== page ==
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Activity-related changes in geometry of the proximal femurA study of two Near Eastern samplesKevin G. Hatala1,2, Steven E. Churchill3, Jaime Ullinger4, Susan Guise Sheridan51Hominid Paleobiology Doctoral Program, 2Center for the Advanced Study of Hominid Paleobiology, Department of Anthropology, The George Washington University, 3Department of Evolutionary Anthropology, Duke University, 4Department of Anthropology, The Ohio State University, 5Department of Anthropology, University of Notre Dame


  • Comparisons of geometric properties (IX, IY, IMAX, IMIN, J, ZP)
  • The St. Stephen’s sample showed higher mean values for all geometric variables, attributable to greater amounts of generalized mechanical stress during life. In vivo studies of humans have shown the recruitment of a wide range of upper leg muscles during squatting exercises (Escamilla 2001), which warrants the assumption that frequent, repetitive genuflection would elicit a generalized (rather than directionally-specific) structural response.
  • Comparisons of geometric ratios
  • IX/IY :The St. Stephen’s sample showed a higher mean value, likely reflecting the greater proportion of anteroposterior relative to mediolateral stress experienced during genuflection.
  • IMAX/ IMIN : The Bab edh-Dhra’ sample showed a higher mean value, showing a more uniform direction of habitual loading. This likely indicates that a regular pattern of mobility played a more significant role in the mechanical loading regime of the Bab edh-Dhra’ sample (Ruff et al. 1984).
  • Tests of Hypotheses:
  • These results confirmed the hypotheses regarding bone geometry for these samples:
  • The Bab edh-Dhra’ sample showed a geometric pattern associated with greater mobility
      • Greater response to mediolateral loading in the proximal femur
  • The geometry of the St. Stephen’s sample corresponded to the mechanical forces associated with genuflection.
      • Greater response to anteroposterior loading in the proximal femur
  • The results of this study clearly corresponded to the hypotheses that were made based on archaeological and historical evidence for activity. This study thereby supports the use of cross-sectional geometry to predict activity patterns, even in fragmentary skeletal samples.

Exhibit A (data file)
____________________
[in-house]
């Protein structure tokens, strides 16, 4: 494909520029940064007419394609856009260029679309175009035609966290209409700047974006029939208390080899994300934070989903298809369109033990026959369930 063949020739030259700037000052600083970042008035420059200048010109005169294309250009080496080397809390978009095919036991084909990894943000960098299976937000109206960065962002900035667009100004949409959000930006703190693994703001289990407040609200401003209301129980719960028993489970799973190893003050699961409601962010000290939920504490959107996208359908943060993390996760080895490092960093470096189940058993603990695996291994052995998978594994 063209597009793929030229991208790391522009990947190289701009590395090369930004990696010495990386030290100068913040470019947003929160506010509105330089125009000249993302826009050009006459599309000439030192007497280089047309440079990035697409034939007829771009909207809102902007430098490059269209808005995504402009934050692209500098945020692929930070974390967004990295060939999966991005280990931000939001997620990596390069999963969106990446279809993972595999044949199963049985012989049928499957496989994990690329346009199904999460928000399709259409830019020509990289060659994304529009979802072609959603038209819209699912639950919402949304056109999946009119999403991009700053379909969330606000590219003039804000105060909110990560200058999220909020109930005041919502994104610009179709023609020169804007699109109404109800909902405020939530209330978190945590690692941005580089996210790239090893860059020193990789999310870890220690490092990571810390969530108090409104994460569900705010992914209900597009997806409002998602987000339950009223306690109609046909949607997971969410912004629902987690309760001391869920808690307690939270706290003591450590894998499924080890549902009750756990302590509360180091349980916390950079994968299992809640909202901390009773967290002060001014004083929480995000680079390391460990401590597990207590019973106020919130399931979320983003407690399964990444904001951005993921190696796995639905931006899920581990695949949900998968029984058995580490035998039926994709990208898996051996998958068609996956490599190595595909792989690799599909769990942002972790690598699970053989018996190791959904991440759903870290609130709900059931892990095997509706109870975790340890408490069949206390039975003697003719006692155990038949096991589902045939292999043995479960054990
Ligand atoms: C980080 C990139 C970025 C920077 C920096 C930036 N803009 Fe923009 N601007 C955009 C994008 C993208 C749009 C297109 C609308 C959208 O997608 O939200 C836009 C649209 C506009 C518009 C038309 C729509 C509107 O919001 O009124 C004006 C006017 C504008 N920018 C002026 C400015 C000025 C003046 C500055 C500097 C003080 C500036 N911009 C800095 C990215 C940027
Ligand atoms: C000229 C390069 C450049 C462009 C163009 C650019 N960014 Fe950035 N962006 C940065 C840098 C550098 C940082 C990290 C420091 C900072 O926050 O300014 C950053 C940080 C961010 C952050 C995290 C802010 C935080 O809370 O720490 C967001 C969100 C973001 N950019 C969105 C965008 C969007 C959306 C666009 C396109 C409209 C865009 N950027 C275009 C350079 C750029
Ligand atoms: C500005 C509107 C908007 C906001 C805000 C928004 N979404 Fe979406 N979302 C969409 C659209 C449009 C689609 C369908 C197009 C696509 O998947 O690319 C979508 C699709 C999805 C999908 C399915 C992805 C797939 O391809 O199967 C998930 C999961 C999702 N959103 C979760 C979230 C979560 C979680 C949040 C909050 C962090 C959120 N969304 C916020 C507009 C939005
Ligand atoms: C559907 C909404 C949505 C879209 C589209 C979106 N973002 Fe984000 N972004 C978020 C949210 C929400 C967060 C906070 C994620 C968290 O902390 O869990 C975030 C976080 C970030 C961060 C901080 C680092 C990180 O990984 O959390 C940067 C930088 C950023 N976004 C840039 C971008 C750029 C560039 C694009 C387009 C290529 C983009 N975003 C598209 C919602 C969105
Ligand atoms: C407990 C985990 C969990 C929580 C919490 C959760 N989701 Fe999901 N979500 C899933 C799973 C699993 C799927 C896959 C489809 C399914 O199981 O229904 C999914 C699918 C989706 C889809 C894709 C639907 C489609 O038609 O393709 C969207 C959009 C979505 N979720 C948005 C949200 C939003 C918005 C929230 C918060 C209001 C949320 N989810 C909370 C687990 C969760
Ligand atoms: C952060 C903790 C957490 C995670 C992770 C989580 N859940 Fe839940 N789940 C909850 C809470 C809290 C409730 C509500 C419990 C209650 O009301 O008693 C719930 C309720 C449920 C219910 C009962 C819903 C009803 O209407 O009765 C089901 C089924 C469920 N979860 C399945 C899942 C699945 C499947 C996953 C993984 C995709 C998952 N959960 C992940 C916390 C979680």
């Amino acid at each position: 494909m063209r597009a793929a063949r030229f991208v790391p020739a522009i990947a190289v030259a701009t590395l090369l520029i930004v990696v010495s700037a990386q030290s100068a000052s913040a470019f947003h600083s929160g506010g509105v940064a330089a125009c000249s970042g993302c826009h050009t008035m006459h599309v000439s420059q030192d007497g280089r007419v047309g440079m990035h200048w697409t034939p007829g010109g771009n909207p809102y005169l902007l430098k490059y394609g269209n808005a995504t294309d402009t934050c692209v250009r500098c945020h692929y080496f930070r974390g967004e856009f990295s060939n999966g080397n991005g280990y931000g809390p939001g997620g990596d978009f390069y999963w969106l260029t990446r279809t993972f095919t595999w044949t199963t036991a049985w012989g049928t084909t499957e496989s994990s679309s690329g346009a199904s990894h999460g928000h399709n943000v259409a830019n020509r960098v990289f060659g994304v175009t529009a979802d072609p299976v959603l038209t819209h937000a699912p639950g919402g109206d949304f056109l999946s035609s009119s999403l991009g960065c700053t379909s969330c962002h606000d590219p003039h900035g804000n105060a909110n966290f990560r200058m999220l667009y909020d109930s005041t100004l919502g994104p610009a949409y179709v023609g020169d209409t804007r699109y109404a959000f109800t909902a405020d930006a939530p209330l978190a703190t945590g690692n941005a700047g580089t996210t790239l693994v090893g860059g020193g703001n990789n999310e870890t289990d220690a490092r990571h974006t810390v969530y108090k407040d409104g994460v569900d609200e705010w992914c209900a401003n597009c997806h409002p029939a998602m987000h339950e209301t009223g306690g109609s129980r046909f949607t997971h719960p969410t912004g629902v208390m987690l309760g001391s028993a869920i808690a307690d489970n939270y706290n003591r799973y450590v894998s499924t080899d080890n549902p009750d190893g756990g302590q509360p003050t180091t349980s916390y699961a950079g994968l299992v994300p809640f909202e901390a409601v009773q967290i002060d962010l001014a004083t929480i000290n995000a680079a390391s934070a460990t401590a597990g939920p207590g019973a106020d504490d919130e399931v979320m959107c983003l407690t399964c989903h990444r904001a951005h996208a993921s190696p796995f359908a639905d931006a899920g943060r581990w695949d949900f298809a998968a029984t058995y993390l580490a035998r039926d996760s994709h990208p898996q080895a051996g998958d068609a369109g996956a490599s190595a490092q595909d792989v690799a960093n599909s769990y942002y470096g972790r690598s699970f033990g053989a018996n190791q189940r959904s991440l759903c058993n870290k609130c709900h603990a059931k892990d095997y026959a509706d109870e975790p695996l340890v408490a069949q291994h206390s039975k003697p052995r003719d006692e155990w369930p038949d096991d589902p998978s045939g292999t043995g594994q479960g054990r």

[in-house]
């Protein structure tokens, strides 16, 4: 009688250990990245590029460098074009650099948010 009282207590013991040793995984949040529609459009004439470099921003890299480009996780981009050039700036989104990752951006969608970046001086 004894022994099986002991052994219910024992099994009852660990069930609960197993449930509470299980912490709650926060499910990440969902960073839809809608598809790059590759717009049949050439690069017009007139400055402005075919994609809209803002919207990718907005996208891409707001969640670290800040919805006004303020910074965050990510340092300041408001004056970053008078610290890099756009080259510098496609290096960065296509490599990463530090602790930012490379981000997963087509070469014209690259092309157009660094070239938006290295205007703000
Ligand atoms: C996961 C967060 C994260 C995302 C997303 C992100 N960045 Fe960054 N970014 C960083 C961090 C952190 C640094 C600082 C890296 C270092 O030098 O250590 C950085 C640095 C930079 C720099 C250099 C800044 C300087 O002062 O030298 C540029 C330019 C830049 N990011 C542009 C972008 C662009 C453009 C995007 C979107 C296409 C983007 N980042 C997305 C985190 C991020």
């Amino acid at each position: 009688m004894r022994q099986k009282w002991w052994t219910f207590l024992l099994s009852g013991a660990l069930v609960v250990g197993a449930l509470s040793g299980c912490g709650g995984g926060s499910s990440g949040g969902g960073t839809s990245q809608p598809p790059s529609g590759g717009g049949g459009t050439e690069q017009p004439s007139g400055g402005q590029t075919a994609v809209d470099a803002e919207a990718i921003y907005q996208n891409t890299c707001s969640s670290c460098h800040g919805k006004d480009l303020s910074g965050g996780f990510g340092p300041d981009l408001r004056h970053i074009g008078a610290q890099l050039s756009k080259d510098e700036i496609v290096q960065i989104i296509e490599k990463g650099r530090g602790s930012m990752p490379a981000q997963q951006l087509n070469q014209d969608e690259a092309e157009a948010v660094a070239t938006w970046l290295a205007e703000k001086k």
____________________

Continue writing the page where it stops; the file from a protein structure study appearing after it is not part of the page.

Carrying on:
The reconstruction of behaviors of past populations is a central goal of bioarchaeology. A common technique used to accomplish this goal is the analysis of cross-sectional bone geometry to reconstruct activity patterns. The often-cited but still disputed “Wolff’s Law” generally states that living bone tissue is added in areas of high mechanical demand and resorbed in areas of low demand (Ruff et al. 2006). Analyses of cross-sectional geometry examine the amount and distribution of cortical bone , as they should reflect the magnitude and orientation of habitual mechanical loads during life.

The goal of this research is to assess the correlations between bone geometry and archaeological and historical evidence for activity in two prehistoric Near Eastern samples. Doing so will provide an examination of how cross-sectional bone geometry reflects activity patterns in past populations, especially in fragmentary and commingled skeletal samples.


  • Data analysis was conducted in two steps:
  • Comparison of Geometric Properties (IX, IY, IMAX, IMIN, J, ZP)
    • I values – Resistance to bending forces along designated axes seen in Figure 1 (measured in mm4)
    • J – Polar second moment of area, calculated as the sum of IX and IY. Measures the bone’s resistance to torsion (measured in mm4).
    • ZP – Polar section modulus, calculated as J divided by the average radius of the cross-section (measured in mm3). Axis-independent method for measuring the overall strength of a cross-section (Ruff 2008)
  • Comparison of Geometric Ratios (IX/IY, IMAX/ IMIN)
    • These ratios describe the shape of the cross-section.



Comparisons of Geometric Properties:

Comparisons of Geometric Ratios:

For every geometric property and ratio, differences in between-group comparisons were statistically significant (p<0.05 in Student’s t-tests). The St. Stephen’s sample showed significantly greater mean values for every geometric property, as well as the IX/IY ratio. The Bab edh-Dhra’ sample showed a greater mean IMAX/IMIN ratio.

  • Cross-sectional geometry: